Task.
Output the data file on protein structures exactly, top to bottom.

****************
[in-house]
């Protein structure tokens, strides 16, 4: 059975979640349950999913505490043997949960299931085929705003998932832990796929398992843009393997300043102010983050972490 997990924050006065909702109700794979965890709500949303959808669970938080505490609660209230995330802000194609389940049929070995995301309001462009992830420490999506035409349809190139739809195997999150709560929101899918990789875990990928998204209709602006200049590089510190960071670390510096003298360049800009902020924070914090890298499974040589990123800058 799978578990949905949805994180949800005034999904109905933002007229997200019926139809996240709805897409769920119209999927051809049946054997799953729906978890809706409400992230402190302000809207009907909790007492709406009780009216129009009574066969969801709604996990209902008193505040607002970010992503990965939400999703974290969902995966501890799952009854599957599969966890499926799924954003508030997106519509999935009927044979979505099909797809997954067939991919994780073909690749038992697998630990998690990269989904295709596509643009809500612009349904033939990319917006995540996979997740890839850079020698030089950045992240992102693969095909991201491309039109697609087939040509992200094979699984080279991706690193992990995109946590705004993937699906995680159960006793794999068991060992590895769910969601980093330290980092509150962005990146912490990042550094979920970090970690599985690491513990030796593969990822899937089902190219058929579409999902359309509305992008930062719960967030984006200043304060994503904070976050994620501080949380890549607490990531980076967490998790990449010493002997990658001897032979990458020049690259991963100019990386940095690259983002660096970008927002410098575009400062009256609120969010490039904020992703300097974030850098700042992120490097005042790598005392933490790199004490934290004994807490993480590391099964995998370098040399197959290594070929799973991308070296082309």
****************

[in-house]
């Protein structure tokens, strides 16, 4: 059975979640349950999913505490043997949960299931085929705003998932832990796929398992843009393997300043102010983050972490 997990924050006065909702109700794979965890709500949303959808669970938080505490609660209230995330802000194609389940049929070995995301309001462009992830420490999506035409349809190139739809195997999150709560929101899918990789875990990928998204209709602006200049590089510190960071670390510096003298360049800009902020924070914090890298499974040589990123800058 799978578990949905949805994180949800005034999904109905933002007229997200019926139809996240709805897409769920119209999927051809049946054997799953729906978890809706409400992230402190302000809207009907909790007492709406009780009216129009009574066969969801709604996990209902008193505040607002970010992503990965939400999703974290969902995966501890799952009854599957599969966890499926799924954003508030997106519509999935009927044979979505099909797809997954067939991919994780073909690749038992697998630990998690990269989904295709596509643009809500612009349904033939990319917006995540996979997740890839850079020698030089950045992240992102693969095909991201491309039109697609087939040509992200094979699984080279991706690193992990995109946590705004993937699906995680159960006793794999068991060992590895769910969601980093330290980092509150962005990146912490990042550094979920970090970690599985690491513990030796593969990822899937089902190219058929579409999902359309509305992008930062719960967030984006200043304060994503904070976050994620501080949380890549607490990531980076967490998790990449010493002997990658001897032979990458020049690259991963100019990386940095690259983002660096970008927002410098575009400062009256609120969010490039904020992703300097974030850098700042992120490097005042790598005392933490790199004490934290004994807490993480590391099964995998370098040399197959290594070929799973991308070296082309």